Recently, DOD's Ada Joint Program Office has begun to promote the academic use of Ada by awarding educational grants and making lower-priced compilers available. While these activities have had an impact (see the next section), by themselves they are unlikely to be enough to make Ada popular. They have not been matched by development of infrastructure to make it attractive to the research community, where advanced software development is carried out and graduate students are trained.
Limited Extent of Academic Instruction in Ada
The popularity of a programming language in the academic world and its use in industry are often linked. Schools feel pressure to teach the languages that appear to be demanded most by the labor market. At the same time, the adoption of computer languages in the classroom can lead to commercial use.7 A manager who has been exposed to a language in school is more likely to be confident about
trying it out, and even more confident if it is one that many recent graduates appear to know. University research and development groups are also influential, since the advanced software concepts they develop tend to influence the next generation of commercial products. A language that is widely taught is more likely to be widely adopted.
Ada has not been widely taught in colleges and universities, particularly compared with Pascal, C, and C++; until recently, even the military academies taught programming in languages other than Ada. A survey of more then 2,300 colleges and universities worldwide that have computer science curricula identified only 285 institutions that offer any courses in Ada; 237 of them are in the United States (IITRI, 1996), and they include many small institutions, among them community colleges and technical institutes. Few of the leading computer science programs in the United States, as ranked by the National Research Council's assessment of graduate research programs (NRC, 1995), provide instruction in Ada: only 6 of the top 53 programs (and 1 of the top 10) were identified by the 1996 survey as offering Ada courses.
However, the IIT Research Institute's 1996 survey of Ada instruction also found that in fewer than 3 years, there was a 47 percent increase in institutions offering courses in Ada and a 43 percent increase in the number of Ada courses offered (both measured worldwide). A survey of institutions adopting Ada as a foundation language found that from 1993 to 1996 the number increased from 57 to 147 (Feldman, 1996).8 Yet the total is still comparatively small, and it is unclear how long this trend might continue without the strong sponsorship provided by DOD.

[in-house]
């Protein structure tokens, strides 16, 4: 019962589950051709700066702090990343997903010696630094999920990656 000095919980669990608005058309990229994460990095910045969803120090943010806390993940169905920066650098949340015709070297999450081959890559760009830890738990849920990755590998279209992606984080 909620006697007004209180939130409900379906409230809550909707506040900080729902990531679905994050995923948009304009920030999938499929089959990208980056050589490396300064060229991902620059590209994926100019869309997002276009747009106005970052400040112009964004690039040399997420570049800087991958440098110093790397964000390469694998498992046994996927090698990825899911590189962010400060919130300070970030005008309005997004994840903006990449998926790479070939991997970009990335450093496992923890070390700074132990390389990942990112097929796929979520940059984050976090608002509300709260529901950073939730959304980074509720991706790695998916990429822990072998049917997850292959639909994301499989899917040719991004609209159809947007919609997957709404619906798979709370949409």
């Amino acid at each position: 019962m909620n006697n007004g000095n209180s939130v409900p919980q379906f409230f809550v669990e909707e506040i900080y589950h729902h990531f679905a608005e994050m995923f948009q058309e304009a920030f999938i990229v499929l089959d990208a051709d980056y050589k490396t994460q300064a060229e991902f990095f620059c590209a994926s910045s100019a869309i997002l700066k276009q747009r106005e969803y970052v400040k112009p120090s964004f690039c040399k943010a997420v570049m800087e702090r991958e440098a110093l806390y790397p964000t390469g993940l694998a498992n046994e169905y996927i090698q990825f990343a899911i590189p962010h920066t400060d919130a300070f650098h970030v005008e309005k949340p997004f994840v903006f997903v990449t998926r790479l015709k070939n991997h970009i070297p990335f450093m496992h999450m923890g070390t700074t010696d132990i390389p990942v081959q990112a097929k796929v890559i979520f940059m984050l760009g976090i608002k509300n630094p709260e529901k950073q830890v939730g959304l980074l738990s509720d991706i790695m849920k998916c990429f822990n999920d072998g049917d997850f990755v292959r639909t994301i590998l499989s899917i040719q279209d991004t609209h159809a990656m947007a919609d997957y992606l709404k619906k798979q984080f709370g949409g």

Limited Availability of Ada Tools and Compilers
Historically, compilers and other language-specific tools for Ada have been significantly more costly and slower in coming to market than those for C and C++. Initially, this was a matter of technology. Since Ada embodied new technology that provided technical challenges for compiler writers, production-quality Ada compilers were not available for several years after Ada's official debut in 1980. When they became available, they were large, slow, unreliable, and expensive. This slowed DOD contractors' transition to Ada from other languages and soured some early users. Because C compilers are much easier to build and have a higher expected sales volume, they have typically been the first available compilers for new microprocessors; C++ compilers have usually followed, and Ada compilers have often been the last to be available. The problems with Ada compilers also impeded the use of Ada in education. Thus, organizations seeking to adopt Ada faced near-term costs for new tools, especially the high-priced compilers, in addition to the cost of training people in a language that was not widely taught in academic institutions.
Currently, Ada compilers are comparable in quality to those of other 3GLs, and the increased hardware resources needed to run popular software, such as Windows 95, make the requirements of Ada compilers appear more modest. In addition, the availability of the GNU NYU Ada 95 Translator (GNAT) has reduced the cost and improved the availability of Ada compilers. GNAT is a component of the GNU compiler suite, sharing code-generation facilities with the GNU C and C++ compilers. The GNU C compiler is generally recognized as a high-quality compiler. The GNU technology makes it comparatively easy to support new processors; therefore, the GNU compiler is likely to be one of the first available when a new processor appears. A non-technical but important side benefit is the association of GNAT with the Free Software Foundation, which should help GNAT to shed some of Ada's military only stereotype. The entire GNU compiler suite is distributed widely over the Internet, without charge, and is also distributed by some hardware vendors. In addition to the freely available GNAT, the main compiler vendors (see below) also offer academic compilers to students at reduced prices.